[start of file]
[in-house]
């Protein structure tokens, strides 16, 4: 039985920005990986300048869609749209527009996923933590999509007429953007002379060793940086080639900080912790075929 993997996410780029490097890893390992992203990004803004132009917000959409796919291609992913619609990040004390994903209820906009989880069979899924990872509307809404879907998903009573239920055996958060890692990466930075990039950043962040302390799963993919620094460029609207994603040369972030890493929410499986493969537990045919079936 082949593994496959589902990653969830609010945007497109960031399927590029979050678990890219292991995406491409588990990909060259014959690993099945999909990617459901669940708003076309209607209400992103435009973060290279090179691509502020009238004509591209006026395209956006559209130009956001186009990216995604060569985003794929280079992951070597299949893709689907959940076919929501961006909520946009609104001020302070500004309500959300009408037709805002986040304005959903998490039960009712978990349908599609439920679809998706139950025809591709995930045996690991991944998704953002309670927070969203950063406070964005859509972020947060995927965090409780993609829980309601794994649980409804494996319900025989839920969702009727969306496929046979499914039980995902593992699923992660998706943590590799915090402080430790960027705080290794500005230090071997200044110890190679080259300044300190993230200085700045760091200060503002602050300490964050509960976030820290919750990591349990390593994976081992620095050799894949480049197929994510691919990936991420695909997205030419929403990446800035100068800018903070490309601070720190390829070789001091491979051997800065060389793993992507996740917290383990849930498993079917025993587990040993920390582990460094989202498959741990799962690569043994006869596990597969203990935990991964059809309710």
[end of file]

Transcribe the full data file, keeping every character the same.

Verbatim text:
[in-house]
């Protein structure tokens, strides 16, 4: 039985920005990986300048869609749209527009996923933590999509007429953007002379060793940086080639900080912790075929 993997996410780029490097890893390992992203990004803004132009917000959409796919291609992913619609990040004390994903209820906009989880069979899924990872509307809404879907998903009573239920055996958060890692990466930075990039950043962040302390799963993919620094460029609207994603040369972030890493929410499986493969537990045919079936 082949593994496959589902990653969830609010945007497109960031399927590029979050678990890219292991995406491409588990990909060259014959690993099945999909990617459901669940708003076309209607209400992103435009973060290279090179691509502020009238004509591209006026395209956006559209130009956001186009990216995604060569985003794929280079992951070597299949893709689907959940076919929501961006909520946009609104001020302070500004309500959300009408037709805002986040304005959903998490039960009712978990349908599609439920679809998706139950025809591709995930045996690991991944998704953002309670927070969203950063406070964005859509972020947060995927965090409780993609829980309601794994649980409804494996319900025989839920969702009727969306496929046979499914039980995902593992699923992660998706943590590799915090402080430790960027705080290794500005230090071997200044110890190679080259300044300190993230200085700045760091200060503002602050300490964050509960976030820290919750990591349990390593994976081992620095050799894949480049197929994510691919990936991420695909997205030419929403990446800035100068800018903070490309601070720190390829070789001091491979051997800065060389793993992507996740917290383990849930498993079917025993587990040993920390582990460094989202498959741990799962690569043994006869596990597969203990935990991964059809309710």